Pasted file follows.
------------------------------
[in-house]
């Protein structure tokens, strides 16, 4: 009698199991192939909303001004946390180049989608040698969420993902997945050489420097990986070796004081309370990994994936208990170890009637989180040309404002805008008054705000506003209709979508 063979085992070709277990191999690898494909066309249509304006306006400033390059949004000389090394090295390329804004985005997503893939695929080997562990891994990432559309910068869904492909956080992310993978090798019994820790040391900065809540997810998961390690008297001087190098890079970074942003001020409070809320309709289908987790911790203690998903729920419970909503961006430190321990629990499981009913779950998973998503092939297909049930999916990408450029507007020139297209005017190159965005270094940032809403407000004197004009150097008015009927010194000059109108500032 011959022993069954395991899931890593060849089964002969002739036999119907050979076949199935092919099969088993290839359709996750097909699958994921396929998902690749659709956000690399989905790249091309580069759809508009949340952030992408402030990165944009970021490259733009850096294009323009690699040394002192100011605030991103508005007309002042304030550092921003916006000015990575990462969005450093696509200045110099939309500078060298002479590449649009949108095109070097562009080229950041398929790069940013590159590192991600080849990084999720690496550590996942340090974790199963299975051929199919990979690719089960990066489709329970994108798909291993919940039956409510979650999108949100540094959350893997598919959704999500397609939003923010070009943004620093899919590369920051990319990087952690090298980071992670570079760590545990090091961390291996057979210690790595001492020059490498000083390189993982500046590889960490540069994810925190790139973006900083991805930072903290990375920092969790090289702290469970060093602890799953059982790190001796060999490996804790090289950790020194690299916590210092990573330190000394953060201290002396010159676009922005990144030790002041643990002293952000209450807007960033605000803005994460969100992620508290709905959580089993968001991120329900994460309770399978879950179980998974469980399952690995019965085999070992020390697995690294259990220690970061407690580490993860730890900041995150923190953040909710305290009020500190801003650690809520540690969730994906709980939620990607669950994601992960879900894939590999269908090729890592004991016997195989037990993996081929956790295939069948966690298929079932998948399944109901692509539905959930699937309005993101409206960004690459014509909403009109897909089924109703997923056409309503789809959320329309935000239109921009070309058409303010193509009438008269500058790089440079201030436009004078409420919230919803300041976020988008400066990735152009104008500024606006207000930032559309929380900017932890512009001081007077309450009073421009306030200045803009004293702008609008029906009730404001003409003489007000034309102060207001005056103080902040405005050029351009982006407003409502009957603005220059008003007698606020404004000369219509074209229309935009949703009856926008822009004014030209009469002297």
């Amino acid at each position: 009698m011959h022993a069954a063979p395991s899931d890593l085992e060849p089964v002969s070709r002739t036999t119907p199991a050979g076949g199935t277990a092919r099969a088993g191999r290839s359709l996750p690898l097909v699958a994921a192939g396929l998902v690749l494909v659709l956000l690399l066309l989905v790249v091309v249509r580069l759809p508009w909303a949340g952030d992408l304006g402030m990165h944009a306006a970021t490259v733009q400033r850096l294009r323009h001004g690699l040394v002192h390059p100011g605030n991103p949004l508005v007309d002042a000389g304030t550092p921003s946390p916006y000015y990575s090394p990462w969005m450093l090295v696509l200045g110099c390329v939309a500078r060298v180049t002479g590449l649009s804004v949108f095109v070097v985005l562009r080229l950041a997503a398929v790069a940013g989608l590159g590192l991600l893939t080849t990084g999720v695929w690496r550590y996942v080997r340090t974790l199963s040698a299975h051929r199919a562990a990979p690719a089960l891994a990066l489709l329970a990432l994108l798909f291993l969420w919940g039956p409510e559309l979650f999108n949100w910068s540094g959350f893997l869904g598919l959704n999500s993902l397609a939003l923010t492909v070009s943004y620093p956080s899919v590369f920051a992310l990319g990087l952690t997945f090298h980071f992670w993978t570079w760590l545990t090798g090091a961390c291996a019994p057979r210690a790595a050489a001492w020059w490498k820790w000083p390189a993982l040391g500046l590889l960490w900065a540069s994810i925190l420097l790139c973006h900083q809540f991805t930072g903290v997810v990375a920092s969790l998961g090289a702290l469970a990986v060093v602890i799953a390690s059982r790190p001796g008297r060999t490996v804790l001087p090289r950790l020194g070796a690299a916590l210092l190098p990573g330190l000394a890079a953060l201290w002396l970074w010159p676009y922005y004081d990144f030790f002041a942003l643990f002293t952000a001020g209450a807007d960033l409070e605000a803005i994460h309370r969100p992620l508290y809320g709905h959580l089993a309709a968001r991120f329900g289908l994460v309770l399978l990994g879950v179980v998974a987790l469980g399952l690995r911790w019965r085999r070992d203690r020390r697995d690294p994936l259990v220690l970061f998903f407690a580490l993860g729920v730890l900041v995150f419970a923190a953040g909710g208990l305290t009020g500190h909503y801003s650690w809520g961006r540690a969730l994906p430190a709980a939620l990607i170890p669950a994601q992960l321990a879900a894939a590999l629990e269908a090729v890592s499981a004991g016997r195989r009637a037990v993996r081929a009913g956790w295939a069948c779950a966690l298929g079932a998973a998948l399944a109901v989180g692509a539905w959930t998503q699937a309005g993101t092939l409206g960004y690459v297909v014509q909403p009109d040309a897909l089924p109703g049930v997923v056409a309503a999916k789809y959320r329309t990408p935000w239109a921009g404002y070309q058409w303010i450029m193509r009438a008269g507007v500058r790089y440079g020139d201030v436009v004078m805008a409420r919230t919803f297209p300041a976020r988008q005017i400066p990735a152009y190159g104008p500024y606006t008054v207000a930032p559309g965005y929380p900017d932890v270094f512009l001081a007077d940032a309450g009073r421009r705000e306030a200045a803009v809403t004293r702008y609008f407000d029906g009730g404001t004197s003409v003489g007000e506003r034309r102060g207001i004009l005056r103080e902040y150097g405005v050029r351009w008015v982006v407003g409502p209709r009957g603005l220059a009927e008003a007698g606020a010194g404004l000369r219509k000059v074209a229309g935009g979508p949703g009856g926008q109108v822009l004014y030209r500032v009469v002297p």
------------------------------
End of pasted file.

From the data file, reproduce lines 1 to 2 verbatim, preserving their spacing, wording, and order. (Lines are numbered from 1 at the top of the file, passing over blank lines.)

[in-house]
């Protein structure tokens, strides 16, 4: 009698199991192939909303001004946390180049989608040698969420993902997945050489420097990986070796004081309370990994994936208990170890009637989180040309404002805008008054705000506003209709979508 063979085992070709277990191999690898494909066309249509304006306006400033390059949004000389090394090295390329804004985005997503893939695929080997562990891994990432559309910068869904492909956080992310993978090798019994820790040391900065809540997810998961390690008297001087190098890079970074942003001020409070809320309709289908987790911790203690998903729920419970909503961006430190321990629990499981009913779950998973998503092939297909049930999916990408450029507007020139297209005017190159965005270094940032809403407000004197004009150097008015009927010194000059109108500032 011959022993069954395991899931890593060849089964002969002739036999119907050979076949199935092919099969088993290839359709996750097909699958994921396929998902690749659709956000690399989905790249091309580069759809508009949340952030992408402030990165944009970021490259733009850096294009323009690699040394002192100011605030991103508005007309002042304030550092921003916006000015990575990462969005450093696509200045110099939309500078060298002479590449649009949108095109070097562009080229950041398929790069940013590159590192991600080849990084999720690496550590996942340090974790199963299975051929199919990979690719089960990066489709329970994108798909291993919940039956409510979650999108949100540094959350893997598919959704999500397609939003923010070009943004620093899919590369920051990319990087952690090298980071992670570079760590545990090091961390291996057979210690790595001492020059490498000083390189993982500046590889960490540069994810925190790139973006900083991805930072903290990375920092969790090289702290469970060093602890799953059982790190001796060999490996804790090289950790020194690299916590210092990573330190000394953060201290002396010159676009922005990144030790002041643990002293952000209450807007960033605000803005994460969100992620508290709905959580089993968001991120329900994460309770399978879950179980998974469980399952690995019965085999070992020390697995690294259990220690970061407690580490993860730890900041995150923190953040909710305290009020500190801003650690809520540690969730994906709980939620990607669950994601992960879900894939590999269908090729890592004991016997195989037990993996081929956790295939069948966690298929079932998948399944109901692509539905959930699937309005993101409206960004690459014509909403009109897909089924109703997923056409309503789809959320329309935000239109921009070309058409303010193509009438008269500058790089440079201030436009004078409420919230919803300041976020988008400066990735152009104008500024606006207000930032559309929380900017932890512009001081007077309450009073421009306030200045803009004293702008609008029906009730404001003409003489007000034309102060207001005056103080902040405005050029351009982006407003409502009957603005220059008003007698606020404004000369219509074209229309935009949703009856926008822009004014030209009469002297």